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Asia – Paolo Santini – 1748

Copper Engraving

SGD 2,900

L’Asie divisée en ses principeaux Etats assujettie aux observations Astronomiq. Par le sr. Janvier geographe A Venise Par François Francois Santini rue S.te Justine près la ditte Eglise Chez Mr Remondini.

Antique map of Asia by Paolo Santini. It is the 1784 copper engraved edition of Jean Janvier’s c.1778 map of Asia.
It covers from Africa and the Mediterranean east to Bering Strait and south as far as Java and New Guinea. This map is most interesting in its rendering of the largely unexplored extreme northwest of Asia. Yeco or Hokkaido is mapped only speculatively with its western borders unknown. Shows Sakhalin Island in an embryonic state.
A decorative title cartouche displaying the riches of the continent, appears in the lower left hand quadrant. This antique map of Asia was redrawn by Paolo Santini from an earlier map by Jean Janvier and was published in the 1784 issue of his ‘Atlas Universel Dressée sur les Meilleures Cartes Modernes’.

About the cartographer
Francesco and Paolo Santini (c.1729-1793)
Francois [Francesco] Santini (1776 – 1784) was an Italian cartographer and map publisher based in Venice. Francois Santini is often confused with Paolo Santini, a Venetian engraver also known for religious prints and cartographic work. Scholarship is unclear whether these are related individuals, the same person, or completely unrelated. Both cartographers were active in roughly the same period and reissued maps of earlier French cartographers ranging from Vaugondy, to Jaillot, to Delisle, to D’Anville. Both cartographers also worked with the Venetian Remondini publishing house. Paolo was possibly an Abbot. Francois Santini seems to have worked extensively in Paris and is associated with several French cartographers of the late 18th century including Rigobert Bonne. His offices in Paris were located at Rue St. Justine pres de L’Eglise. In the 1780s Francois Santini published an atlas, the Remondini Atlas Universel, in conjunction with the Remondini family of Venice. The Library of Congress associates this work with Paolo Santini – leading to still more confusion.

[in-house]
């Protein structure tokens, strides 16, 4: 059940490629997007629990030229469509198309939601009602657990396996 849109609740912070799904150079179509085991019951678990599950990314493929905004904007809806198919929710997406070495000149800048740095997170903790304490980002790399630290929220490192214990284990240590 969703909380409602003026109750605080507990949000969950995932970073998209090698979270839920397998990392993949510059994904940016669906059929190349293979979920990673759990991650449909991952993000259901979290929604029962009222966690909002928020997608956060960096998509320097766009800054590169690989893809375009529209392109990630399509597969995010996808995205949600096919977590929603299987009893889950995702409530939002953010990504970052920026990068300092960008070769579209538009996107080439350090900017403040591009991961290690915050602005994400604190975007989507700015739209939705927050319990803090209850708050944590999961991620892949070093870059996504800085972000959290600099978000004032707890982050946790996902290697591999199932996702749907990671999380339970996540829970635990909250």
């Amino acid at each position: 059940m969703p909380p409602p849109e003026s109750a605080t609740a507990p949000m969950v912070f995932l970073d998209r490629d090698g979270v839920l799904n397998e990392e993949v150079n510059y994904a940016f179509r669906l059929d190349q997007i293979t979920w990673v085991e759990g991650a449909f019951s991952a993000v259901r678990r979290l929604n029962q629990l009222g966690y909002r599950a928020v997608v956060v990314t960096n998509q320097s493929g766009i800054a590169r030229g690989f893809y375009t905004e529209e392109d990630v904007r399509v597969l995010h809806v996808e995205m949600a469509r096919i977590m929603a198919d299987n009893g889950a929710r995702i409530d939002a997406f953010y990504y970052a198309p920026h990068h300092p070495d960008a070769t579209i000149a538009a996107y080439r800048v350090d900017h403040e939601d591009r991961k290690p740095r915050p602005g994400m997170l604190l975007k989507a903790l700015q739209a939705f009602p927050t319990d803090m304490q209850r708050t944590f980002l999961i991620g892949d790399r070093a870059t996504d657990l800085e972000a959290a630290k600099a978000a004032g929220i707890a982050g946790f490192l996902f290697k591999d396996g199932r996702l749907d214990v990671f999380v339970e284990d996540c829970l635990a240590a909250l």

The map is professionally framed using high quality and acid free materials
H: 48 cm W: 60 cm (66x 85 cm framed size)
H: 19” W: 26” (26” x 33 ½” framed size)


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